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How to engage the silent majority to build a loyal customer base

How to engage the silent majority to build a loyal customer base

By Nigel Shanahan, managing director of Rapide Communication.

‘A bird in the hand is worth two in the bush’ might sound like a dusty old truism, but when it comes to a choice between customer retention and acquisition, it is something of an understatement.  

Businesses the world over invest huge sums of money in customer research precisely because retaining loyal customers is so much more cost effective than acquiring new ones.  

After all, common sense tells us that once customers have returned to a business more than once, they are likely to come back again and again (provided the experience remains positive and the products remain competitive of course).

Remember that most customer research is carried out in an ‘artificial’ context

Nothing earth shattering so far. But for me this is where it gets interesting.  That is, most customer research is carried out in a rather artificial context.  

Be it a focus group or a regularly conducted survey, the chances are that the majority of respondents will not have interacted with the business particularly recently, so will be basing their feedback on vague recollection of previous interactions, which will have been mentally edited, amplified, mixed up and muddled over time.  

That’s not to say that this kind of research is not useful. It is, as long as you accept that the feedback will be driven by those who shout the loudest – usually some combination of the vocally positive and the vocally negative, with the passive majority all but drowned out.

There are three problems with this traditional approach: it allows negative experiences to harden over time; it is abased on the business driving and shaping the conversation; it misses out on possibly the most valuable feedback - that of the 'passives'.

Collect feedback at the point of purchase

So what is the solution?  Well, actually, it is disarmingly simple – collect feedback and ideas from customers at the point of purchase, when the experience is fresh in the mind (As Gartner recently pointed out that, feedback collected immediately after an experience is 40% more accurate than feedback collected after 24 hours).  

Using SMS and some rather clever software it is possible to gather, analyse and share this feedback right across the business instantly – and it will demand no more than 30 seconds of a customer’s time.   

The beauty of this approach is that it is based almost entirely on free text responses to questions like ‘How did we do?’, so the customer gets to shape the conversation.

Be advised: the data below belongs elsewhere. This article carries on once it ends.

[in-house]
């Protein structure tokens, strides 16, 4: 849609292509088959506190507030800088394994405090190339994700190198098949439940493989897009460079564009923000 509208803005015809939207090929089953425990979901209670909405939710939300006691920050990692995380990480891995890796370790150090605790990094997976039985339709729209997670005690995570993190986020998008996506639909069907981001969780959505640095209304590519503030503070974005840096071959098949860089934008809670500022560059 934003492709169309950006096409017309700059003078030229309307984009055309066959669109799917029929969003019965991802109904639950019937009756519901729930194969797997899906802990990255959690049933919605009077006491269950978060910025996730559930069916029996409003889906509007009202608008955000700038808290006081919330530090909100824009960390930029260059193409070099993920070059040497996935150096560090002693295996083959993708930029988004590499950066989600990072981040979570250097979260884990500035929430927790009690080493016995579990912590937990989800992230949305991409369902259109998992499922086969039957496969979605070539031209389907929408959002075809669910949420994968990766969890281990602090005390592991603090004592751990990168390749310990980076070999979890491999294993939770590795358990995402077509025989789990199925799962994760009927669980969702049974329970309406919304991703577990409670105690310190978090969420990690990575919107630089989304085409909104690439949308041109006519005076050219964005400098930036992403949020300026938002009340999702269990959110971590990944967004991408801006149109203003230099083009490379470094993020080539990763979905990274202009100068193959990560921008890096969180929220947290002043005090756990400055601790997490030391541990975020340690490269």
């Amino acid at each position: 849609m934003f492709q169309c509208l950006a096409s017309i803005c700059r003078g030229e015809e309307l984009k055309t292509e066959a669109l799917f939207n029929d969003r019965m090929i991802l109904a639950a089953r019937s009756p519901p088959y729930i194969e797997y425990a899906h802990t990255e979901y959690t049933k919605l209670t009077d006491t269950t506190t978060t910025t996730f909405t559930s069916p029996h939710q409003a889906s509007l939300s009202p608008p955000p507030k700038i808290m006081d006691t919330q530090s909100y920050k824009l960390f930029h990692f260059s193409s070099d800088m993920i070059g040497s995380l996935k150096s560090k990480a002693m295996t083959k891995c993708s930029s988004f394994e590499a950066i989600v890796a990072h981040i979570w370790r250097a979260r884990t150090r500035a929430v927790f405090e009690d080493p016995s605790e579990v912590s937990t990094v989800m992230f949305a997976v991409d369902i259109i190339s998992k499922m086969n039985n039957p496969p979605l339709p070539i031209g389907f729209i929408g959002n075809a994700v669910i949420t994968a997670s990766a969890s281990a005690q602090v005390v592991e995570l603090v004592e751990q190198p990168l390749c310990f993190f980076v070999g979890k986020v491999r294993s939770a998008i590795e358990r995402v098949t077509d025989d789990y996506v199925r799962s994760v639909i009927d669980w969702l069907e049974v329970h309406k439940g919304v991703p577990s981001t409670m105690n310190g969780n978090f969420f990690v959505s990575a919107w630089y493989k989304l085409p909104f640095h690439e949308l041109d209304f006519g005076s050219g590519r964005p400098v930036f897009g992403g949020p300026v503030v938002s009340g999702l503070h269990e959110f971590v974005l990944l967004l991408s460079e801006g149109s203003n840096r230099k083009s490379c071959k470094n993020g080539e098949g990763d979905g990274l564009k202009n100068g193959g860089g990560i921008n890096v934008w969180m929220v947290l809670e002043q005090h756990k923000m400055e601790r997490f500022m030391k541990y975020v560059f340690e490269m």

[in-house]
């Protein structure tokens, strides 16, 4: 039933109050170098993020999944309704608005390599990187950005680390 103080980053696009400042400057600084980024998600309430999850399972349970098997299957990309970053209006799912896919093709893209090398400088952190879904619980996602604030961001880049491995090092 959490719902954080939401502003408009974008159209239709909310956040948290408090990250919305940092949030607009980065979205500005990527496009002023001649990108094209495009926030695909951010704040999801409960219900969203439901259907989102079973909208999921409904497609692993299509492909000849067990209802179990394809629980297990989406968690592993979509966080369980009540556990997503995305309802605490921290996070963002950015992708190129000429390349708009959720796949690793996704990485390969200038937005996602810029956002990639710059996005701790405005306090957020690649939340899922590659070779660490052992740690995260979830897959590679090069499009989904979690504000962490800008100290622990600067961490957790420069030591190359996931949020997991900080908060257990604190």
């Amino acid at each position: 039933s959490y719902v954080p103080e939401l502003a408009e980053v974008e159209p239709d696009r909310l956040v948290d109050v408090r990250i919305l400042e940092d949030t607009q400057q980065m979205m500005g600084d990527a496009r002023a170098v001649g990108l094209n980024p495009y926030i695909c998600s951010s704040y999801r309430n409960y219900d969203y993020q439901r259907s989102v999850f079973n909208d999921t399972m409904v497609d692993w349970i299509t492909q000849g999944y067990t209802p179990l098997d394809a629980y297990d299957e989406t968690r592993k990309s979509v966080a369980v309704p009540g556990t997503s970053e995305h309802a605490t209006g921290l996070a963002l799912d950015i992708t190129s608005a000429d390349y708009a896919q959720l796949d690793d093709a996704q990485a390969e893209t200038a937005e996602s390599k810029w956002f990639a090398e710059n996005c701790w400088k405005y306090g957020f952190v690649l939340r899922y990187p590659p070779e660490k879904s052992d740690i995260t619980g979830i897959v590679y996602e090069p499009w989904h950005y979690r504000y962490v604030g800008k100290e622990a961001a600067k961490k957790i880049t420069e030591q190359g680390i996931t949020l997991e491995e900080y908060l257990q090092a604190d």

Add incentives to encourage feedback

Add a little incentive in there, like a discount voucher, and it’s amazing just how willing people are to share their ideas, praise and complaints – those complaints that previously might have been muttered under the breath on the way out of the store, only to be shared later with friends and family and then ripple out from there.

In my experience, this instant feedback approach elicits three times the response rates you might expect from traditional after sales surveys – and make no mistake, it is the silent majority making up the numbers.  

And it does not tend to be a litany of complaint either – typically, 70% of the comments are positive. The other 30% will be suggestions as to how you might address an unsatisfactory detail of the experience (which is incredibly valuable in its own right) combined with purely negative comment from the genuinely disaffected customer.

So straight away, this approach has got those passive customers engaged – doubly so if you act on their feedback and tell them what you plan to do – and it has allowed the customer to drive the conversation.  

Give customers a ‘genuine’ voice – and act on their feedback

I can’t stress enough the importance of these two points in terms of customer loyalty.  What better way to persuade customers to keep coming back, even to convert them into advocates, than to give them a voice and a genuine sense that their input is valued?

The issue of allowing negative experiences to harden into downright dislike is slightly more complicated.  Of course, allowing customers to unload their grievances immediately is a bonus in its own right, but the onus is then on the customer service team to get its strategy right.  

That means responding positively and quickly – there is no reason why very low scoring feedback cannot be automatically and immediately escalated, allowing senior management to step in before frustration mounts and the customer is lost. 

Indeed, dealing with these situations quickly and effectively might even prompt a total U-turn in that customer’s perception of the business (“There were some problems, but I was amazed at how quickly they resolved them...”).  

Well I did say the solution was disarmingly simple.

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